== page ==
The branches close over my head, replacing clear sky with a pattern of fragments. The wind still penetrates, but it’s slowed and warmed, sweetened by the shade and the scent of the ferns. The sun still feels bright in here, the shade doesn’t hide it, but accentuates it, and the fragments of brightness seem brighter by contrast. It’s like being in a birdcage, ornamented with fluttering leaves.
Further in, the light fails further, though sparks of sun still dance on the trunks. The roots of the trees grip deep into the peat and the path cuts a gully between them. The trees are barely ten feet tall. I have to stoop under their branches, following the path onwards into the deepening shade
We are surrounded
by gold and silver;
leaves woven of air and sunlight,
intricate knotwork of silver twigs.
Scarcity is a tale I tell
to excuse myself.
The world is rich
and hoarded with treasure,
there for the taking.
The clouds have gone completely and the sky is deep blue above a haze. Everything is fresh, but soft, and I feel like I’m on an island in an empty sea of blue.
But then I see something, off to the left. The turf slopes away there, dropping down to a hollow, and above its edge I can see branches. A little wood of twisted oaks, bark worn silver by wind and sun, and leading into it, a path, like a channel in the peat, studded with smooth white stones. The branches arch over it, and inside the light is warm and green.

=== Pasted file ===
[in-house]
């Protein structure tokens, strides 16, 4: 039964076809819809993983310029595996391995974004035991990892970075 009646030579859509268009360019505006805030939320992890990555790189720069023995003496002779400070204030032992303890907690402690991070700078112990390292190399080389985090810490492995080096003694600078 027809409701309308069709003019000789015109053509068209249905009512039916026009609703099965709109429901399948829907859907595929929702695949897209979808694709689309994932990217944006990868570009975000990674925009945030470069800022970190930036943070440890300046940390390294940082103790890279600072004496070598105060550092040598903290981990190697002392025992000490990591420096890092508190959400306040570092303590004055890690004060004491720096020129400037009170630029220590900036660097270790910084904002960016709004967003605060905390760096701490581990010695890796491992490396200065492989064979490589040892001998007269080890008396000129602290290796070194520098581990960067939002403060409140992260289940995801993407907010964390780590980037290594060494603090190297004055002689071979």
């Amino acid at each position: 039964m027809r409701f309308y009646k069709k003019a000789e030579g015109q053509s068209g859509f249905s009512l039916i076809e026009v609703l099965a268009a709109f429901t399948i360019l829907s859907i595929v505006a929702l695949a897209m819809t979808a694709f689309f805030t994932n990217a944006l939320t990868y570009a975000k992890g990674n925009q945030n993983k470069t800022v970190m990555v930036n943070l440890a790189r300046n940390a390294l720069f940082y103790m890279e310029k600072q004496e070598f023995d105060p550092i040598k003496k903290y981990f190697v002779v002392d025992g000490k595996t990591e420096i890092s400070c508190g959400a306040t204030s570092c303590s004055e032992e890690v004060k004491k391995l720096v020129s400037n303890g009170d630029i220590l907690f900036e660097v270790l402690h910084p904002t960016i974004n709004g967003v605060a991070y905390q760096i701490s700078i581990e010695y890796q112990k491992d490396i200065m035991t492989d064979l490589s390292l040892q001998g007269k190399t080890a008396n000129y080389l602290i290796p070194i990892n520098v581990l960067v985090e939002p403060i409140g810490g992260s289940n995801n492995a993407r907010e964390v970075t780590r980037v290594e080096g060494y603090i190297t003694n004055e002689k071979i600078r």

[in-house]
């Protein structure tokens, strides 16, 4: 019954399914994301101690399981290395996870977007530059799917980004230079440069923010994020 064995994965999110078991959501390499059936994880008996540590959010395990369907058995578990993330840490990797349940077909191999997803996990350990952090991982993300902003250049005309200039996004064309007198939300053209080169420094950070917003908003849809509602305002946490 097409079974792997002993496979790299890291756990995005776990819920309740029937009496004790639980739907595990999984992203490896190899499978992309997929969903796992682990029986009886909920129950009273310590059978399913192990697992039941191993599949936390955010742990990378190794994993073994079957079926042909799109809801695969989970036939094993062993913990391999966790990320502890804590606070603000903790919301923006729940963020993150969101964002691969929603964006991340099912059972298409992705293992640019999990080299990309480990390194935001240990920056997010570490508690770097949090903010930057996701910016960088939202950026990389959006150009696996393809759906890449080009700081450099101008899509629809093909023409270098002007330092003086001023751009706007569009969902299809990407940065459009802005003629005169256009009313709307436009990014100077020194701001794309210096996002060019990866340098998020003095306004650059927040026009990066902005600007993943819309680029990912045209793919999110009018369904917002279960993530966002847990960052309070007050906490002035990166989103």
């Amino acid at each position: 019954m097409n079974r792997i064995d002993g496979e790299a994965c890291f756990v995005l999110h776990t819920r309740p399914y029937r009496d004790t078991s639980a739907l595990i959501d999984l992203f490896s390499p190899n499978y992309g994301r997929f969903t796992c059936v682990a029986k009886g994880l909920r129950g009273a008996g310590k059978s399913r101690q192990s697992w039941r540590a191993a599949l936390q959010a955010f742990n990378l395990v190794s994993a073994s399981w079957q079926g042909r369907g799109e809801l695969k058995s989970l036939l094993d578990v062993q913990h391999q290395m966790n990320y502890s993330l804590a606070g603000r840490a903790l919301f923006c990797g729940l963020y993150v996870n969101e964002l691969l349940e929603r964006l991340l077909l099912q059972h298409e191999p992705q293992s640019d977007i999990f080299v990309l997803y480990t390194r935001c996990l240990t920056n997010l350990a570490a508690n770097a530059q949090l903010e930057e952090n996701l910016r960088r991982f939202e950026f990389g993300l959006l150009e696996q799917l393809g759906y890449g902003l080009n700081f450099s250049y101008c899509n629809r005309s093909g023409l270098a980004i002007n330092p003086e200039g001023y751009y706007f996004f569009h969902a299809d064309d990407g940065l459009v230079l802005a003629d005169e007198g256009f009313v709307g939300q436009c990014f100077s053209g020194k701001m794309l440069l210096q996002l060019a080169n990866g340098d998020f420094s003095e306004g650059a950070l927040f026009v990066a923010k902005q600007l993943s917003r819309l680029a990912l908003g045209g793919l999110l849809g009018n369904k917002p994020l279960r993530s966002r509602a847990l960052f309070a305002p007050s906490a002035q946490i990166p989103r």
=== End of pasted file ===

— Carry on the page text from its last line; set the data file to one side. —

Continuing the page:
I pause for a moment, soft wind in my hair. Then I start down the path, drawn by the thrill of woods and caves and holes unexplored.
Spring suddenly kindles, from nowhere, from the bitter Northerly wind. Bright sparks of daffodils spring up and blaze, green flames spurt from every twig, and the warmth of life, it seems, forces the year to turn. The wind revolves, warmth rolls from the South, the sky is white in the West and winter is over, even as the snow still lingers on the hills. The grass is growing. The air is moving. Everything is changing.
The leaves move against the sky, the soft yellow-green of spring. Their edges loop like a child’s handwriting, the story ever-changing as they meet and cross, lock together and swing free. Between them the silver-bright sky shows in chinks and stars.
For the most part, though, my eyes are filled with green, soft green, sweet green, the many-layered green of the leaves, the vivid green of the grass, the soft green scent of the ferns.
A green place; a soft place; a place of leaves, and the leaves are for healing.
And suddenly, to my left, the cliffs fall back, leaving an opening like a doorway. I leave the road and walk through.
And inside is a pool of quiet, a round bay of cliffs. It’s a moist place, soft and vivid green. The dripping walls are coated with green moss and liverwort. Ferns spring from cracks like long green feathers, bright against the rock, dark filigree against the silver sky.
The ground is carpeted with short green grass which rises in a mound, the margins thick with irises and ferns. In the centre grows a little oak tree, its bark silver with age, its leaves shivering as the air moves through them. Its leaves are like a dome, casting a circle of shadow on the grass below. I sit there for a while, watching the leaves shift against the sky.
Earth like tapestry; sky like rags.
Sea like foil.
Flowers like tapestry. Grass like hair; like bristles; like silk.
Flowers like bells.
Like porcelain bells.